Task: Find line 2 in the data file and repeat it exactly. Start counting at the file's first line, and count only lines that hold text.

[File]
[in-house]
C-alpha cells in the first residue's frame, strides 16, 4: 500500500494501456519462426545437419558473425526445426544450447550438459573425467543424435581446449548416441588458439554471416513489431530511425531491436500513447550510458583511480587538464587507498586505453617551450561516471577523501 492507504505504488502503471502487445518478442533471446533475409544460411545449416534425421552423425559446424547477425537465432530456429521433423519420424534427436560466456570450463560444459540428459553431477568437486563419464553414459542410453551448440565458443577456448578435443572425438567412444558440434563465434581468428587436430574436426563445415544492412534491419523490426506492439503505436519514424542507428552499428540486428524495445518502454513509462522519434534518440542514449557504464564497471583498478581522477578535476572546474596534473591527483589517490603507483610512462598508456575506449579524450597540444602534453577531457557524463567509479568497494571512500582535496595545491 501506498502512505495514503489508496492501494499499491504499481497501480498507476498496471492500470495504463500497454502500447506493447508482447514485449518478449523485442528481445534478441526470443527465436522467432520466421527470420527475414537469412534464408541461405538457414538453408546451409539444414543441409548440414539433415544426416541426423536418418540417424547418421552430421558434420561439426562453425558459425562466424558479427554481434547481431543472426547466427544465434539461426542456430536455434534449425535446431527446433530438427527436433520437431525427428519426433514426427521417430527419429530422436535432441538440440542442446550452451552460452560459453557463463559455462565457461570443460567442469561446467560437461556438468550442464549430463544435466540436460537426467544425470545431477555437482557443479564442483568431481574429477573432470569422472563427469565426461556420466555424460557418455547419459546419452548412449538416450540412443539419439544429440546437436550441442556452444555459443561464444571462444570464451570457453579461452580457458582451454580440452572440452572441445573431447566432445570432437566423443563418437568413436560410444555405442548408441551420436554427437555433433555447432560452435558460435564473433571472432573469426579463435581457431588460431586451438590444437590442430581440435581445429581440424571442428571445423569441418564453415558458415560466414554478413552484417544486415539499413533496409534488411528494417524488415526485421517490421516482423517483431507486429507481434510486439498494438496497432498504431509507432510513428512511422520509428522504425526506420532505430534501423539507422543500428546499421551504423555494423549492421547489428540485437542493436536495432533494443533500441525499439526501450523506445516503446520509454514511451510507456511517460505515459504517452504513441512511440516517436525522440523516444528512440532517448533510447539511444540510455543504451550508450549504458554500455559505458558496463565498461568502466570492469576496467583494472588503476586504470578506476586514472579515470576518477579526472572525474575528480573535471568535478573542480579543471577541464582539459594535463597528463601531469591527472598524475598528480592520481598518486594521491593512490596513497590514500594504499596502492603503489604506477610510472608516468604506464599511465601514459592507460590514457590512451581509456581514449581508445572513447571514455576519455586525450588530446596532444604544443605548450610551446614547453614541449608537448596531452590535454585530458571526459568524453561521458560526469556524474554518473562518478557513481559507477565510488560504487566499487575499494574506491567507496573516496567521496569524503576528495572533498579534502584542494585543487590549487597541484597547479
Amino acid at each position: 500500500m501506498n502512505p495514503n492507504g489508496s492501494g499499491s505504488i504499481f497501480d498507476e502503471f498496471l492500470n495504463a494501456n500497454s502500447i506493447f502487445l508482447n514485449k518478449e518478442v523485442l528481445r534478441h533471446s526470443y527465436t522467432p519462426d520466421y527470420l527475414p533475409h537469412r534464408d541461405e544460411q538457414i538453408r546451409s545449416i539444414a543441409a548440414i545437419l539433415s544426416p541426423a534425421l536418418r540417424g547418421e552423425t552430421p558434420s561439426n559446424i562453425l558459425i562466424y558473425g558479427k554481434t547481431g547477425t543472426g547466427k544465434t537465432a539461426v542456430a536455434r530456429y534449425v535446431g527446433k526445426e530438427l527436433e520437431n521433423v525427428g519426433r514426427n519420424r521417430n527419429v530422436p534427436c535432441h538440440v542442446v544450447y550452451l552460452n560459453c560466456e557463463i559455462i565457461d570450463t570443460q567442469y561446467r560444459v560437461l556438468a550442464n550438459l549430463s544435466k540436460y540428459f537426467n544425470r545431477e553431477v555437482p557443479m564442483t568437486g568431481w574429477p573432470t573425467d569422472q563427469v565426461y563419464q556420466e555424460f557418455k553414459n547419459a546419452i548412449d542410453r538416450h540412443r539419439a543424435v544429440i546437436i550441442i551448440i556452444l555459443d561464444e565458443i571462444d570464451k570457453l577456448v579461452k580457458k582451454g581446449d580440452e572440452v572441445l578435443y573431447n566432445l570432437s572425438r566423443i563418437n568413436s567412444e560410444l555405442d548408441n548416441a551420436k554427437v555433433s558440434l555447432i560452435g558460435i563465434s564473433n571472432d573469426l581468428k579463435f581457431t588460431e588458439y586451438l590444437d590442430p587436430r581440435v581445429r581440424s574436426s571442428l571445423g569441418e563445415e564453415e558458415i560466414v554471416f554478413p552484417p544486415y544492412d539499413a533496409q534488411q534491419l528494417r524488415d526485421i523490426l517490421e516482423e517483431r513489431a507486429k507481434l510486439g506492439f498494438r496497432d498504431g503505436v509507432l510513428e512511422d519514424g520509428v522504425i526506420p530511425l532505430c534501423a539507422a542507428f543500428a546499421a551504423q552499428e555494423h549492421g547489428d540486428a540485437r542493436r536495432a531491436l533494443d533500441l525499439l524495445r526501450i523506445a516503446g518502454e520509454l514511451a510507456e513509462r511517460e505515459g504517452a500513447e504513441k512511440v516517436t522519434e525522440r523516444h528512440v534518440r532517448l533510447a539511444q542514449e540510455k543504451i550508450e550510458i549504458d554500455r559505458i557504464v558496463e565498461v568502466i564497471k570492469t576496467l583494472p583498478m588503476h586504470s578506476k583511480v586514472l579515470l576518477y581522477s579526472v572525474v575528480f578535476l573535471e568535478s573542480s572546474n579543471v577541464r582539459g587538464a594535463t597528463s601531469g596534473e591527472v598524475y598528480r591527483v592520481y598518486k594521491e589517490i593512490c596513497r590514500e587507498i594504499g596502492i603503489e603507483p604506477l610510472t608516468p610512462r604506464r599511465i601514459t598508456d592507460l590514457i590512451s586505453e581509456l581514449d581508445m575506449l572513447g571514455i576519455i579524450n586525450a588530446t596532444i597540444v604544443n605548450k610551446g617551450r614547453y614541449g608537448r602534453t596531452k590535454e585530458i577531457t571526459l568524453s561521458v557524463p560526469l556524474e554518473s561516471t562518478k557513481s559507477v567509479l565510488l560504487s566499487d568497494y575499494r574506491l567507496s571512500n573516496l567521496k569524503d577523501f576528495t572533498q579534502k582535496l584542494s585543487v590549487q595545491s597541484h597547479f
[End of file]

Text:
C-alpha cells in the first residue's frame, strides 16, 4: 500500500494501456519462426545437419558473425526445426544450447550438459573425467543424435581446449548416441588458439554471416513489431530511425531491436500513447550510458583511480587538464587507498586505453617551450561516471577523501 492507504505504488502503471502487445518478442533471446533475409544460411545449416534425421552423425559446424547477425537465432530456429521433423519420424534427436560466456570450463560444459540428459553431477568437486563419464553414459542410453551448440565458443577456448578435443572425438567412444558440434563465434581468428587436430574436426563445415544492412534491419523490426506492439503505436519514424542507428552499428540486428524495445518502454513509462522519434534518440542514449557504464564497471583498478581522477578535476572546474596534473591527483589517490603507483610512462598508456575506449579524450597540444602534453577531457557524463567509479568497494571512500582535496595545491 501506498502512505495514503489508496492501494499499491504499481497501480498507476498496471492500470495504463500497454502500447506493447508482447514485449518478449523485442528481445534478441526470443527465436522467432520466421527470420527475414537469412534464408541461405538457414538453408546451409539444414543441409548440414539433415544426416541426423536418418540417424547418421552430421558434420561439426562453425558459425562466424558479427554481434547481431543472426547466427544465434539461426542456430536455434534449425535446431527446433530438427527436433520437431525427428519426433514426427521417430527419429530422436535432441538440440542442446550452451552460452560459453557463463559455462565457461570443460567442469561446467560437461556438468550442464549430463544435466540436460537426467544425470545431477555437482557443479564442483568431481574429477573432470569422472563427469565426461556420466555424460557418455547419459546419452548412449538416450540412443539419439544429440546437436550441442556452444555459443561464444571462444570464451570457453579461452580457458582451454580440452572440452572441445573431447566432445570432437566423443563418437568413436560410444555405442548408441551420436554427437555433433555447432560452435558460435564473433571472432573469426579463435581457431588460431586451438590444437590442430581440435581445429581440424571442428571445423569441418564453415558458415560466414554478413552484417544486415539499413533496409534488411528494417524488415526485421517490421516482423517483431507486429507481434510486439498494438496497432498504431509507432510513428512511422520509428522504425526506420532505430534501423539507422543500428546499421551504423555494423549492421547489428540485437542493436536495432533494443533500441525499439526501450523506445516503446520509454514511451510507456511517460505515459504517452504513441512511440516517436525522440523516444528512440532517448533510447539511444540510455543504451550508450549504458554500455559505458558496463565498461568502466570492469576496467583494472588503476586504470578506476586514472579515470576518477579526472572525474575528480573535471568535478573542480579543471577541464582539459594535463597528463601531469591527472598524475598528480592520481598518486594521491593512490596513497590514500594504499596502492603503489604506477610510472608516468604506464599511465601514459592507460590514457590512451581509456581514449581508445572513447571514455576519455586525450588530446596532444604544443605548450610551446614547453614541449608537448596531452590535454585530458571526459568524453561521458560526469556524474554518473562518478557513481559507477565510488560504487566499487575499494574506491567507496573516496567521496569524503576528495572533498579534502584542494585543487590549487597541484597547479